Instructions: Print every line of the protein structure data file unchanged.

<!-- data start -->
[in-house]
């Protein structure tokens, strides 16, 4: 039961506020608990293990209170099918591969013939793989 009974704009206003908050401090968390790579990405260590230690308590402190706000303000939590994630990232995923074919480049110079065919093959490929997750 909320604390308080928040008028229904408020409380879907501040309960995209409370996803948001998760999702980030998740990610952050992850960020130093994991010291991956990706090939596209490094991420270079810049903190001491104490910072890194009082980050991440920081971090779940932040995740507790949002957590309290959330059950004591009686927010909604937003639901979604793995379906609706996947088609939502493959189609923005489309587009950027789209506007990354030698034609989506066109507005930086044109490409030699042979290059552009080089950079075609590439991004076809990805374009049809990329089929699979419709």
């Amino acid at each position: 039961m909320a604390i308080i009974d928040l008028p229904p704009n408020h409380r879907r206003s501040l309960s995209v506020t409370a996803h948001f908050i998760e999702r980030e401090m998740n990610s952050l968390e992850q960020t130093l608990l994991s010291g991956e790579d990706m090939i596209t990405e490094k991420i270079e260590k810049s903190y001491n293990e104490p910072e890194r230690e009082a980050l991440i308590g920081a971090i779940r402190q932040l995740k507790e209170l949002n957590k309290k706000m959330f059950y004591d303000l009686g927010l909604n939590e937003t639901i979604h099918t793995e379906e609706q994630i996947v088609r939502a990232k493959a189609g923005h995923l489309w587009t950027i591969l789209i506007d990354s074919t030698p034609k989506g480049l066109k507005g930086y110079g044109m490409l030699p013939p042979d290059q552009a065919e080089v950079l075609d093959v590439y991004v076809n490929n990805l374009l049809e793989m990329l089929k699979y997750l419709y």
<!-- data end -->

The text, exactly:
[in-house]
């Protein structure tokens, strides 16, 4: 039961506020608990293990209170099918591969013939793989 009974704009206003908050401090968390790579990405260590230690308590402190706000303000939590994630990232995923074919480049110079065919093959490929997750 909320604390308080928040008028229904408020409380879907501040309960995209409370996803948001998760999702980030998740990610952050992850960020130093994991010291991956990706090939596209490094991420270079810049903190001491104490910072890194009082980050991440920081971090779940932040995740507790949002957590309290959330059950004591009686927010909604937003639901979604793995379906609706996947088609939502493959189609923005489309587009950027789209506007990354030698034609989506066109507005930086044109490409030699042979290059552009080089950079075609590439991004076809990805374009049809990329089929699979419709």
């Amino acid at each position: 039961m909320a604390i308080i009974d928040l008028p229904p704009n408020h409380r879907r206003s501040l309960s995209v506020t409370a996803h948001f908050i998760e999702r980030e401090m998740n990610s952050l968390e992850q960020t130093l608990l994991s010291g991956e790579d990706m090939i596209t990405e490094k991420i270079e260590k810049s903190y001491n293990e104490p910072e890194r230690e009082a980050l991440i308590g920081a971090i779940r402190q932040l995740k507790e209170l949002n957590k309290k706000m959330f059950y004591d303000l009686g927010l909604n939590e937003t639901i979604h099918t793995e379906e609706q994630i996947v088609r939502a990232k493959a189609g923005h995923l489309w587009t950027i591969l789209i506007d990354s074919t030698p034609k989506g480049l066109k507005g930086y110079g044109m490409l030699p013939p042979d290059q552009a065919e080089v950079l075609d093959v590439y991004v076809n490929n990805l374009l049809e793989m990329l089929k699979y997750l419709y």